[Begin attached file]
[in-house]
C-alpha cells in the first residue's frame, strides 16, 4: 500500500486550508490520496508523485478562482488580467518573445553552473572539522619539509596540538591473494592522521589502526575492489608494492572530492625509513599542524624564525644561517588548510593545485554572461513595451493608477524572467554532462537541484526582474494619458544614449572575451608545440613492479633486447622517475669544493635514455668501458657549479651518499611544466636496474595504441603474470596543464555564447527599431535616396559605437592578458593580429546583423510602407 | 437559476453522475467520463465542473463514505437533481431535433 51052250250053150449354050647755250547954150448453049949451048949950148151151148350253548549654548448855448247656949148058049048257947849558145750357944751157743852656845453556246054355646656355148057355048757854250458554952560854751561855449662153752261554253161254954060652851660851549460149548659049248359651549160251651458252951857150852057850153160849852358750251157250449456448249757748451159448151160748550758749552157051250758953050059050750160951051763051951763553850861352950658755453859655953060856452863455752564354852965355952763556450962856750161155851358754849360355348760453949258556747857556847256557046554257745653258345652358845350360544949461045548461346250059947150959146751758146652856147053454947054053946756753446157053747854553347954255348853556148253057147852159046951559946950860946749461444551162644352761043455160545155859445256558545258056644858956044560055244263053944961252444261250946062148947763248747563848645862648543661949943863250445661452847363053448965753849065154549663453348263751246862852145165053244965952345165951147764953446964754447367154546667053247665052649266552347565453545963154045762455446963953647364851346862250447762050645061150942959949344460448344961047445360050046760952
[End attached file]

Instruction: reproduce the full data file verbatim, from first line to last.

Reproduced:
[in-house]
C-alpha cells in the first residue's frame, strides 16, 4: 500500500486550508490520496508523485478562482488580467518573445553552473572539522619539509596540538591473494592522521589502526575492489608494492572530492625509513599542524624564525644561517588548510593545485554572461513595451493608477524572467554532462537541484526582474494619458544614449572575451608545440613492479633486447622517475669544493635514455668501458657549479651518499611544466636496474595504441603474470596543464555564447527599431535616396559605437592578458593580429546583423510602407 | 437559476453522475467520463465542473463514505437533481431535433 51052250250053150449354050647755250547954150448453049949451048949950148151151148350253548549654548448855448247656949148058049048257947849558145750357944751157743852656845453556246054355646656355148057355048757854250458554952560854751561855449662153752261554253161254954060652851660851549460149548659049248359651549160251651458252951857150852057850153160849852358750251157250449456448249757748451159448151160748550758749552157051250758953050059050750160951051763051951763553850861352950658755453859655953060856452863455752564354852965355952763556450962856750161155851358754849360355348760453949258556747857556847256557046554257745653258345652358845350360544949461045548461346250059947150959146751758146652856147053454947054053946756753446157053747854553347954255348853556148253057147852159046951559946950860946749461444551162644352761043455160545155859445256558545258056644858956044560055244263053944961252444261250946062148947763248747563848645862648543661949943863250445661452847363053448965753849065154549663453348263751246862852145165053244965952345165951147764953446964754447367154546667053247665052649266552347565453545963154045762455446963953647364851346862250447762050645061150942959949344460448344961047445360050046760952